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Wally Wallace
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City’s new economic development coordinator brings fresh perspective to growing local economy

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Wallace

Wallace wasted no time in jumping into city projects to learn as much as he could. Seen here, Wallace meets to discuss progress and concerns with others involved. From left to right, Wally Wallace, Space to Create Oversight board member Geoff Peterson and Marilyn Leuszler, and Artspace Director Andrew Michaelson.

As Trinidad continues to grow and revitalize itself, the city is continuing to change and expand their ability to adequately and effectively manage that growth. One such expansion was the recent hiring of Economic Development Coordinator Wally Wallace, who began his position September 1.

Wallace is excited for a chance to use his skills to bring economic opportunities to Trinidad, having worked in a number of team oriented and managerial positions.

“My ability to think creatively and network will no doubt be beneficial to me in this position,” Wallace said. “I’ve been in managerial positions since I was 18 and have always worked in team settings or had people working under my supervision. I’ve always been recognized for being able to think creatively and organize people and also had a lot of experience in fundraising being in the radio industry. I’ve also worked with policies in the past in my experience with public media.”

Having worked in the arts and media, he understands the importance of the arts with Trinidad being a Colorado Creative District.

 “I come from the creative industry,” said Wallace. “I’ve worked in film, television, and radio most of my career so creative arts is really important to me. Right now I’m trying to catch up on everything that’s happening with Space to Create. Eventually my office will be in the Main Street Space to Create location. I’ll be the person responsible for leasing out the space and working with developers to put everything in there. We still need to generate close to a million dollars to get it to where it really needs to be, so I’ll be looking for grants and different ways to secure that. But meanwhile we also have all these other projects going on too.”

By other projects, some of what he’s talking about is the new purchase of Fishers Peak, the ongoing development of La Puerta, renovations to Fox Theater, and the expansion trails from downtown to Trinidad Lake State Park.

“I moved here because I see all the potential,” said Wallace with a smile. “The growth happening here has generated a lot of excitement not only for the residents but everyone that passes through as well.”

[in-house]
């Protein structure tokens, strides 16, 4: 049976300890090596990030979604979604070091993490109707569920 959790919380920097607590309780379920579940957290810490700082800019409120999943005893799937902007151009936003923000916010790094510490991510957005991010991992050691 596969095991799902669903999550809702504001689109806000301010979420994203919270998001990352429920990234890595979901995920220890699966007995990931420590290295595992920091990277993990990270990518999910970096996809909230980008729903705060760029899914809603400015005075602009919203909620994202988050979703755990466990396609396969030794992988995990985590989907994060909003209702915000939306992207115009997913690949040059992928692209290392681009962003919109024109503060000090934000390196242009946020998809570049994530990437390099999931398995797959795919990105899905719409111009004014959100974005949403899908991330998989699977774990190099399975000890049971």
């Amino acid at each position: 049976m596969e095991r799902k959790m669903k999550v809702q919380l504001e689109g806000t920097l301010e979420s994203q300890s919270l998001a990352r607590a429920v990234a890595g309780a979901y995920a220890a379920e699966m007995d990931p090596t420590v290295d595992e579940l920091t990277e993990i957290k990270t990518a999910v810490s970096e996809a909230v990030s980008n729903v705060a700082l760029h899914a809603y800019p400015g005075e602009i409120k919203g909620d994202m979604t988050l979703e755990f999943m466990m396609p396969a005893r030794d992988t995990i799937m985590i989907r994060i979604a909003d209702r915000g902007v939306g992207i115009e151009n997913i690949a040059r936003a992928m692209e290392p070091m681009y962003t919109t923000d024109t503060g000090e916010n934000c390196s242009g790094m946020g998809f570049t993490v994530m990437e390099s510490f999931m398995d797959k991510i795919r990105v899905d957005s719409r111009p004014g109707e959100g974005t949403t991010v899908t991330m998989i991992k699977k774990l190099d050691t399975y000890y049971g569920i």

People passing through is one aspect Wallace said he wants to capitalize on.

“Trinidad has a gift with the fact that the interstate passes through here,” he said. “It’s really just trying to get people to realize this is a destination they should be stopping. Other towns with smaller populations, like Salida, have really leveraged their natural resources to integrate a lot of economic prosperity around recreational use of those resources, and tried to do it in a sustainable way with low environmental impact that has had a huge return for them. I feel like Trinidad is no different.”

Wallace has already begun looking into the needs of the community as far as economics go and is starting to see a portrait of what is needed.

“There are three types of people coming through,” Wallace noted. “There are those passing through on their way to some place where they can do the recreational activities they’re looking for. The second are people that are here for cannabis tourism, which is a big portion of the people coming here. Then there’s the retirement age group that are coming here looking at real estate and need to be here a few days to get a feel of the town. So, we already have the people that are looking to move here and looking for opportunities here. My biggest concern is to find a way to diversify the economy more and make it more interesting for the people who aren’t coming here for cannabis. Especially since it’s most likely going to be available everywhere soon.”

As other states start to legalize the sale of medical and recreational cannabis, Wallace is aware that the city needs to be effective with how it spends those tax revenues.

“We are on a little bit of a clock right now,” Wallace said. “We’re getting so much support from the cannabis tax revenue and we really need to be taking advantage of that and spending that money wisely while its coming in so that when it does level out we still have other opportunities to continue to grow with other revenues. So I will be trying to figure out what those other revenues will be and how to make that a sustainable thing for this community. It’s tricky but very possible.

Wallace is known for being an individual who can bring people together and think creatively around problem solving and explains he will continue to do all he can to move the community forward.

“I’m always working to develop my skills more,” said Wallace. “There are a lot of transitions happening so as of now I’m really carefully evaluating what I can realistically accomplish in my role and how I can be of help to this community.”

Wallace has already begun looking into the needs of the community, starting to see portrait of what is needed

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